In addition to presenting media to user 202, it is a function of media engine 302 to communicate with mapping engine 304. As described above, in some embodiments, user inputs can affect vehicle behaviors. In such embodiments, control inputs from user 202 are passed to mapping engine 304 to determine whether any vehicle behaviors should be affected. In other embodiments, vehicle conditions may impact media 206 as it is presented to user 202. In such embodiments, media augmentations (as mapped from vehicle conditions by mapping engine 304) are received by media engine 302. In still other embodiments, user inputs affect vehicle behaviors and vehicle conditions affect the presentation of media 206 to user 202. In such embodiments, user inputs can be passed to mapping engine 304, media augmentations can be received from mapping engine 304, or both.
Communicatively coupled to media engine 302 is mapping engine 304. Mapping engine 304 is responsible for converting user inputs into vehicle behaviors and/or vehicle conditions into media augmentations. Mappings will, in general, be specific to the media. As one example, in the case of a simulated fish tank given above, accelerometer data for the car could be mapped to acceleration data for the fish tank so that the water and fish responded appropriately to the vehicular motion by, for example, sloshing realistically. As a more complicated example, if the user is playing a video game that simulates surfing, anticipated vehicle motion (as determined by, for example, a route planner for vehicle 204) can be used to determine the sequence of waves presented to user 202. Thus, for example, if mapping engine 304 determines that braking is imminent, it can present a wave head-on to the user which (if encountered while surfing) would result in a similar deceleration. Similarly, acceleration might be represented by an incoming wave which user 202 can surf down, thereby speeding up their in-game avatar as the vehicle speeds up. Other, non-visual augmentations are contemplated as well. For example, vehicle 202 accelerating from a stop might be mapped to a rocket blasting off, with accompanying visual images (a view from the cockpit of the rocket), sound (engine roar) and tactile feedback (rumble from in-seat haptic units).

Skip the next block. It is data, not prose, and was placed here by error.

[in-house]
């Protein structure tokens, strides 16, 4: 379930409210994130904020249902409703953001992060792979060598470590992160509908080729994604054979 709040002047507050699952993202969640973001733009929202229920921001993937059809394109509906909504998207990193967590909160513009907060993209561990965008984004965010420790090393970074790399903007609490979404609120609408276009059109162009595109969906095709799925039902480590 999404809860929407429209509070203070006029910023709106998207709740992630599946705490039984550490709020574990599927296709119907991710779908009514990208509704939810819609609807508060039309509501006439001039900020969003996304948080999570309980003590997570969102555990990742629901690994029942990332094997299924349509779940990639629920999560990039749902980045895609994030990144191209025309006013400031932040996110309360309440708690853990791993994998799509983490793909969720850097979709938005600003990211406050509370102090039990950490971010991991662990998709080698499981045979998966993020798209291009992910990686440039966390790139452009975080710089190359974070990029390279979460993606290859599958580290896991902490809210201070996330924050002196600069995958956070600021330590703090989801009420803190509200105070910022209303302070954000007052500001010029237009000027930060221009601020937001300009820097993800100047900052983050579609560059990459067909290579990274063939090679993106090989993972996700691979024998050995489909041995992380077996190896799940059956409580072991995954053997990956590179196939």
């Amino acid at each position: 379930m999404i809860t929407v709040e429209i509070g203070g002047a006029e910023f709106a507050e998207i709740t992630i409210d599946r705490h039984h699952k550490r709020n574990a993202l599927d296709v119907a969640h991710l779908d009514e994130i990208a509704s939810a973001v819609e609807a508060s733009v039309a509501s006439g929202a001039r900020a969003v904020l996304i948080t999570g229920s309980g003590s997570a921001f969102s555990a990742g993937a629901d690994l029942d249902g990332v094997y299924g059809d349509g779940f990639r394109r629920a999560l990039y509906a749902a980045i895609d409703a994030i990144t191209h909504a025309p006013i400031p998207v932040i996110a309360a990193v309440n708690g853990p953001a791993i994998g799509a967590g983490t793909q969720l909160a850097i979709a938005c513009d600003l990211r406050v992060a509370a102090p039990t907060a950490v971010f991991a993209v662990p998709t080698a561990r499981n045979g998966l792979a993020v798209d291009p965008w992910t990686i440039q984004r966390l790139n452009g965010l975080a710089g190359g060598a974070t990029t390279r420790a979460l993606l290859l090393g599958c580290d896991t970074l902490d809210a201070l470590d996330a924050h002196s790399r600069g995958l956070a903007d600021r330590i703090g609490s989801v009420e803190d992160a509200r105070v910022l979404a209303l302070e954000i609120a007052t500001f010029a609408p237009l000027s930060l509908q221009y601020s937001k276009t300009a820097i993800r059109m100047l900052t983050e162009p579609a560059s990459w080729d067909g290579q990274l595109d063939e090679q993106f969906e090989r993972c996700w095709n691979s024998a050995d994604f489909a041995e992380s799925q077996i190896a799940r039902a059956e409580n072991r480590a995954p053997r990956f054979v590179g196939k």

One of skill in the art will appreciate that some such mappings can also be used in reverse, such that a user surfing down a wave (for example) would cause vehicle 204 to accelerate and so forth. In other embodiments, control mappings are less literal. For example, if user 202 causes their in-game avatar to jump, this could be represented by a brief acceleration, a brief deceleration, or any other vehicle behavior. Similarly, user 202 moving their ship to the left or right in a fixed shooter (such as Space Invaders) could be mapped to vehicle 204 executing a lane change to the left or to the right.